Whilst getting young Ellie to safety is the Joel’s ultimate quest, it is the accompanying Jess that is doing the leading through this part of town.  Our goal is the capital building downtown, and through the rain clouds and collapsing skyscrapers we occasionally glimpse the target building like a golden beacon of hope.

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In between there and here however are a number of frightful dangers.  Very early on we meet one of two types of ‘infected’, the Clickers.  Blinded by the Cordyceps fungus, these unfortunates hunt like bats, using a clicking sonar and expert hearing to track their prey, that’s me in this case.

If they get close it’s all over, even armed with a somewhat deadly crowbar, a Clicker will literally make a meal of you.  So we instead started by making our way through a wrecked office building by distracting the Clickers with thrown bricks.

The game does not provide glowing travel target points; the HUD is kept to a minimum, and while there are items to be found, they are none to plentiful.  Looting bodies and rooting around in darkened corners will reveal some supplies, and having four bullets in your only revolver is better than one.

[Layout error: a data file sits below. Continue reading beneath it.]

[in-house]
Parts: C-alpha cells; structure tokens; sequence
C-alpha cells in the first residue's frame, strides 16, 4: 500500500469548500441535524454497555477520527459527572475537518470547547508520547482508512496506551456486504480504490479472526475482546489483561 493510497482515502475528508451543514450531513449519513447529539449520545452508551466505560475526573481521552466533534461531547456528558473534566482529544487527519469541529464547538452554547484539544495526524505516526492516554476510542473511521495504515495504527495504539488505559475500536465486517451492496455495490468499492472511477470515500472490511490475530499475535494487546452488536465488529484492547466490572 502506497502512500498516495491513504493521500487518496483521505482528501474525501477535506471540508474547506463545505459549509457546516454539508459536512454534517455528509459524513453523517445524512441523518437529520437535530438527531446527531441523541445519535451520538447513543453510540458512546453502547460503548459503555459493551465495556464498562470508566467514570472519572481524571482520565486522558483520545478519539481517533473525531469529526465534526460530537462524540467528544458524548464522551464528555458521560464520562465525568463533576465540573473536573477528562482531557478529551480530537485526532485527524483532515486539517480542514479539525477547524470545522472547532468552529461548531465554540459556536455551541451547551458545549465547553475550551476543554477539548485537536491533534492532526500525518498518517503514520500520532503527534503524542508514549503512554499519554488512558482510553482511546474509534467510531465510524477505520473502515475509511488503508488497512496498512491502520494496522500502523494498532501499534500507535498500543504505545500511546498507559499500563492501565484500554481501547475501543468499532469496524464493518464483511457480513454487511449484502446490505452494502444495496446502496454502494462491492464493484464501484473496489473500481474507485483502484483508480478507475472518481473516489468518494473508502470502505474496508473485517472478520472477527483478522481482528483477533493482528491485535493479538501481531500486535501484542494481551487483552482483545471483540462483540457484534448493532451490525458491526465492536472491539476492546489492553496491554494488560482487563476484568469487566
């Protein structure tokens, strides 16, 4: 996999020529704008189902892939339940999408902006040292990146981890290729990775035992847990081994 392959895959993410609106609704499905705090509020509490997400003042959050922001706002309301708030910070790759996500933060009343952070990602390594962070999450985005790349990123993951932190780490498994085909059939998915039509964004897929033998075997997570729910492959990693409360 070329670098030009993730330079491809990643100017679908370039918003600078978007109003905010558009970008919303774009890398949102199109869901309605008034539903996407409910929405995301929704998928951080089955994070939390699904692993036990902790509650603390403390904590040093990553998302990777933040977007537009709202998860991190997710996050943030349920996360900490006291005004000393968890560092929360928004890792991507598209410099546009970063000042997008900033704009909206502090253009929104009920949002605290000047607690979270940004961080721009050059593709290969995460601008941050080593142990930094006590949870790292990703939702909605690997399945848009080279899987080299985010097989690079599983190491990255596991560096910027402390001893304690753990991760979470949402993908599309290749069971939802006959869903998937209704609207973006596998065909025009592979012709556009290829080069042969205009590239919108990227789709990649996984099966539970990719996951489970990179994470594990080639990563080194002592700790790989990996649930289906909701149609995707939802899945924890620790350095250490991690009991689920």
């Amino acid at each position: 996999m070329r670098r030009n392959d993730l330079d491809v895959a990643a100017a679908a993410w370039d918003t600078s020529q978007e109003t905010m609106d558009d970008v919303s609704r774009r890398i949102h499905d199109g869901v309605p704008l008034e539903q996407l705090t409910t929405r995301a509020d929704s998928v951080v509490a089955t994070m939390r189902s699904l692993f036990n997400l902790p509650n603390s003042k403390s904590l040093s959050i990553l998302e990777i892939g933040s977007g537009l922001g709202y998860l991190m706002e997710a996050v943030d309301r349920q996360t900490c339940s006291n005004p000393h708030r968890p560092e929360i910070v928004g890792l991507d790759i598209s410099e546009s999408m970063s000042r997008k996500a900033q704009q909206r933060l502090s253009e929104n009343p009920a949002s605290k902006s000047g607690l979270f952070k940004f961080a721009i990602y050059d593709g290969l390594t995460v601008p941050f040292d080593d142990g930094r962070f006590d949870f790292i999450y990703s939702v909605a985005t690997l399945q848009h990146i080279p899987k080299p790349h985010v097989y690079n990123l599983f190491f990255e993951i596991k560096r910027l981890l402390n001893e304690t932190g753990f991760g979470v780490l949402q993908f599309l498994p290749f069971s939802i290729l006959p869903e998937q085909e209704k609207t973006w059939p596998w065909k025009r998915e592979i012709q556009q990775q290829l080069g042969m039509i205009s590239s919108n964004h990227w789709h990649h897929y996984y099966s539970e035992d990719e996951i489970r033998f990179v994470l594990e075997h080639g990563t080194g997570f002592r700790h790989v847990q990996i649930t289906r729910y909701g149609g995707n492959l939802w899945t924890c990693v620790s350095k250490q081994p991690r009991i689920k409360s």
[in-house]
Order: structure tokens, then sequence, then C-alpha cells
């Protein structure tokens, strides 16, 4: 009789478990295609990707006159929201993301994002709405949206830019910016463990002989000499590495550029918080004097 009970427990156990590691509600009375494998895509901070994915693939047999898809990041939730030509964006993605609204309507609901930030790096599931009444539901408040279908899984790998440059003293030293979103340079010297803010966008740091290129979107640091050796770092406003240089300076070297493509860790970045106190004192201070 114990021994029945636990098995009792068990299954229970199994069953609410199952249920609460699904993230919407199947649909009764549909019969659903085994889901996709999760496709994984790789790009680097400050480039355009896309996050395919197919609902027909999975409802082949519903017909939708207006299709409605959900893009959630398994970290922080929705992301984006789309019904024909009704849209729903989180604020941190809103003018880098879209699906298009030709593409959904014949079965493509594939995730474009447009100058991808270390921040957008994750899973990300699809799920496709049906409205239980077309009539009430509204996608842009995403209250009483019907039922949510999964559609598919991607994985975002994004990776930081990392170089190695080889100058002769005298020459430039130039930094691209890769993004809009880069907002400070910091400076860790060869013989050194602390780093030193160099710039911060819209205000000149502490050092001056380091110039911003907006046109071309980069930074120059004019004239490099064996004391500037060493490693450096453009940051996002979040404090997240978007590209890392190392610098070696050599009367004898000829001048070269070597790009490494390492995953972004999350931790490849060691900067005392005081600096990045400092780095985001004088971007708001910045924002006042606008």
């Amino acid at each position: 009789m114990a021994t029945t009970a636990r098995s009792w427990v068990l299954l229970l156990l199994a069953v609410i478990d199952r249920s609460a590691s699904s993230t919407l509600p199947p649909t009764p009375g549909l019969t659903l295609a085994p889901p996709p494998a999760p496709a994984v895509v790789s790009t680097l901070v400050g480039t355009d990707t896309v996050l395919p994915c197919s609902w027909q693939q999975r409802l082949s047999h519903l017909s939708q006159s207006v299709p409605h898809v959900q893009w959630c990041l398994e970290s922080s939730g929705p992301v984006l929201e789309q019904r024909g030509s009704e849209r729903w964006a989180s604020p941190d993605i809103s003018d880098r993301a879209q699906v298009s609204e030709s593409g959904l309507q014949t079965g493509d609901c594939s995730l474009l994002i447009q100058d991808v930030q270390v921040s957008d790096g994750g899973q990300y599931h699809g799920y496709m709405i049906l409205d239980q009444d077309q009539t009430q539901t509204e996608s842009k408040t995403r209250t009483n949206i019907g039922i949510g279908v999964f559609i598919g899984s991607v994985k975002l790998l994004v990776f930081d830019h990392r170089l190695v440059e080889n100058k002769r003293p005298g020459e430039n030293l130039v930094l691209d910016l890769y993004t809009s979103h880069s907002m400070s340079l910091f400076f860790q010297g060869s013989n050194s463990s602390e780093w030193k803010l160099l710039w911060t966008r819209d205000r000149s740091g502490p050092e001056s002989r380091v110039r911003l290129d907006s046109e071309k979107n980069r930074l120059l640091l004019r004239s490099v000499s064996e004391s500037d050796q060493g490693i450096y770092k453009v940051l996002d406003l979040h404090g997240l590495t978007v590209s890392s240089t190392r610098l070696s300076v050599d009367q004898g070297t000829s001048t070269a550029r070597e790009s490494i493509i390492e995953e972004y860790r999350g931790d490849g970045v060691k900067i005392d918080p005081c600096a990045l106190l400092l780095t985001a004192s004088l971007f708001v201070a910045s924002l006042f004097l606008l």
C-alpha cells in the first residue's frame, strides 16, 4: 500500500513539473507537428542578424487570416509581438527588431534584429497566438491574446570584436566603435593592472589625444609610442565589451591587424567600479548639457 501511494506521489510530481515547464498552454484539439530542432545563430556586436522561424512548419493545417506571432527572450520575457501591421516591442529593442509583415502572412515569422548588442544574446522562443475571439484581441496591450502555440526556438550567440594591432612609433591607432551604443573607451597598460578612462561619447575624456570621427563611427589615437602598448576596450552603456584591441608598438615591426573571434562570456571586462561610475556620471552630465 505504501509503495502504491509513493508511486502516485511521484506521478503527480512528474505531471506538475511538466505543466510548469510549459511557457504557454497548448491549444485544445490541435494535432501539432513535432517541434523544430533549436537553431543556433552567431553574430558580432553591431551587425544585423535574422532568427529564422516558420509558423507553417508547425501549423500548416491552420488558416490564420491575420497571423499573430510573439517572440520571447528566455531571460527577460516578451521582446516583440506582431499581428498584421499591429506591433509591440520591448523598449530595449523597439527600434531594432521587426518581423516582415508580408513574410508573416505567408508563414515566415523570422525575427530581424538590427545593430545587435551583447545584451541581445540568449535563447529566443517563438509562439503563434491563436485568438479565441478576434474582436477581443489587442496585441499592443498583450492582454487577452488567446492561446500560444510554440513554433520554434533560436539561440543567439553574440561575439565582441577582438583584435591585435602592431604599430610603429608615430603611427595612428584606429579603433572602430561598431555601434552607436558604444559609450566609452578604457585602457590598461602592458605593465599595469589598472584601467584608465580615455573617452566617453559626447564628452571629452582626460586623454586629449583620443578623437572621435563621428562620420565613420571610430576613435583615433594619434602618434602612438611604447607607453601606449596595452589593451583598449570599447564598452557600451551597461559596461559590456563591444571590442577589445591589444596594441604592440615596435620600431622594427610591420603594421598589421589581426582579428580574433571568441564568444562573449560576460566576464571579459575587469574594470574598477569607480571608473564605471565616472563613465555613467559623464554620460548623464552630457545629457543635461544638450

Jess takes the lead, directing the party towards the ultimate destination.  There is ample opportunity to explore though, at one point I thought I would look around a bit, but soon found that what I imagined to be an investigatory reconnoitre, was in fact the right way to go.  You will need an explorer’s gene pool to make progress in The Last Of Us.
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Rounding a piece of shattered concrete we happen across a second enemy type of the day, a Runner,   this one with his back to us allowing a sneak attack with our shiv.  Equipment in the game can be built from scavenged parts, a shiv is a one use item built from scissors and tape, other pieces of equipment need to have there “recipes” learned, with the right ingredients found.